Why Abandoning King Abdullah Would Be Bad for America
By supporting King Abdullah, Joe Biden can avoid the chaos that followed Hosni Mubarak’s fall.
Jordan’s arrest of about twenty leading officials accused of plotting to overthrow King Abdullah II, coupled with Prince Hamzah bin Hussein’s most recent critique of his half-brother’s rule, has provided grist for both the king’s enemies and critics to accuse him of repression, mismanagement and corruption. The king and prince have long had a difficult relationship, though Hamzah denies being part of any plot. The Biden administration has thus far voiced its support for the king, much to the chagrin of the Washington Post editorial board, which recommends that “rather than blindly support the ruler, the Biden Administration and other western democracies ought to be telling him, quietly but firmly, that the repressive status quo is unsustainable.” What exactly “unsustainable” might mean, however, is not at all clear. The Washington Post offers no explanation, but the implication is clear: if the king does not bow to Western pressure and undertake serious reforms, he must face the wrath of his populace on his own. And if he is deposed, well, that’s his problem.
This is hardly the way to treat a man who has been a loyal friend of the United States—where he received his high school education—even before he succeeded King Hussein some twenty-two years ago. When the Bush administration responded to the 9/11 attacks by launching Operation Enduring Freedom, Jordan was among the first Arab states to provide material support to the American and Coalition forces in Afghanistan. Indeed, from 2012 to 2014 it deployed forces to the dangerous Helmand province in support of the international coalition fighting the Taliban.
Jordan has also supported American military efforts in both Iraq and Syria. Additionally, it has managed training programs for thousands of Iraqi Army officers. It reportedly provided key intelligence that enabled the United States to track down and kill Abu Musab al Zarqawi, the brutal leader of Al Qaeda in Iraq. Amman has also hosted an American military presence in the northern part of the kingdom, although it has not acknowledged that presence or why exactly it is there.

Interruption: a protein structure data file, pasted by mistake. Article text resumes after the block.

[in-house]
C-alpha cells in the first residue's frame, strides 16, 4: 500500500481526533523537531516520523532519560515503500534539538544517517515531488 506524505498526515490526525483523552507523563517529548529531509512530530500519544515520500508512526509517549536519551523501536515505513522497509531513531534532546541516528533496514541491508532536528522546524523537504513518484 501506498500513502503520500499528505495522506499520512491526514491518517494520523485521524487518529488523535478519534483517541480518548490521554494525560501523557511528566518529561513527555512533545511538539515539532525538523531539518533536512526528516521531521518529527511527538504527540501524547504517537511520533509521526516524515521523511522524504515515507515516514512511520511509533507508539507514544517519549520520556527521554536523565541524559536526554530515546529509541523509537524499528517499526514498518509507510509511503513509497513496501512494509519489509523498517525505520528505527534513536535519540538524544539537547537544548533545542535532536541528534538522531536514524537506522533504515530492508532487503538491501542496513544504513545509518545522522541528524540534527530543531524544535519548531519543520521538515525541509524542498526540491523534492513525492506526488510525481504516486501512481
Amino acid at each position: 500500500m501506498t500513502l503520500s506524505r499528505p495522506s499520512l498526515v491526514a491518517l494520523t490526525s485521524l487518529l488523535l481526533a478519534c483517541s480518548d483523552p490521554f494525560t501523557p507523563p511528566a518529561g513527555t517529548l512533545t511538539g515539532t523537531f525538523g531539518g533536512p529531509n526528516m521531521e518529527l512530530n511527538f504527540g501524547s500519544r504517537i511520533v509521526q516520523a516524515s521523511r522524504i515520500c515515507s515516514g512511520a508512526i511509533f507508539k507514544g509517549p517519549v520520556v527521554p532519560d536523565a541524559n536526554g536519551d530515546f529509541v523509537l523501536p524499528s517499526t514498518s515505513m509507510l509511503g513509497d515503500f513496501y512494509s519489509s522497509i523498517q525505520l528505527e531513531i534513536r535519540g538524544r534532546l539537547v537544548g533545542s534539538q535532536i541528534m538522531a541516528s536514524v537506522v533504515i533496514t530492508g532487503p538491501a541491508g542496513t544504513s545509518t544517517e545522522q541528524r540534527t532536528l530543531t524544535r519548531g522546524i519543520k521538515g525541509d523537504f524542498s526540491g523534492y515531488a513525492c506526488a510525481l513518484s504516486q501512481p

At the same time, Abdullah has had to face internal threats from an aggressive Muslim Brotherhood and from radical elements within the country’s Palestinian majority, both of which resented King Hussein’s 1996 treaty with Israel, which Abdullah has continued to support ever since he succeeded his father. Indeed he has done so even when, as has often been the case, Israel has angered him by pursuing a settlement expansion policy that he has consistently and vocally opposed.
The potential threats to the regime and to Jordan’s stability increased with the influx of Iraqi and Syrian refugees as a result of the sectarian fighting in Iraq and the insurrection against Syria’s Hafez al Assad. Moreover, whereas many of the more than 750,000 Iraqi refugees were relatively well off and brought skills with them that benefitted the Jordanian economy, the Syrian emigres have been more dependent on state aid creating considerable strain on Jordan’s already precarious financial situation. In addition, the government has rightly feared that among the Syrian refugees are elements that would likely join any uprising that might take place inside Jordan itself.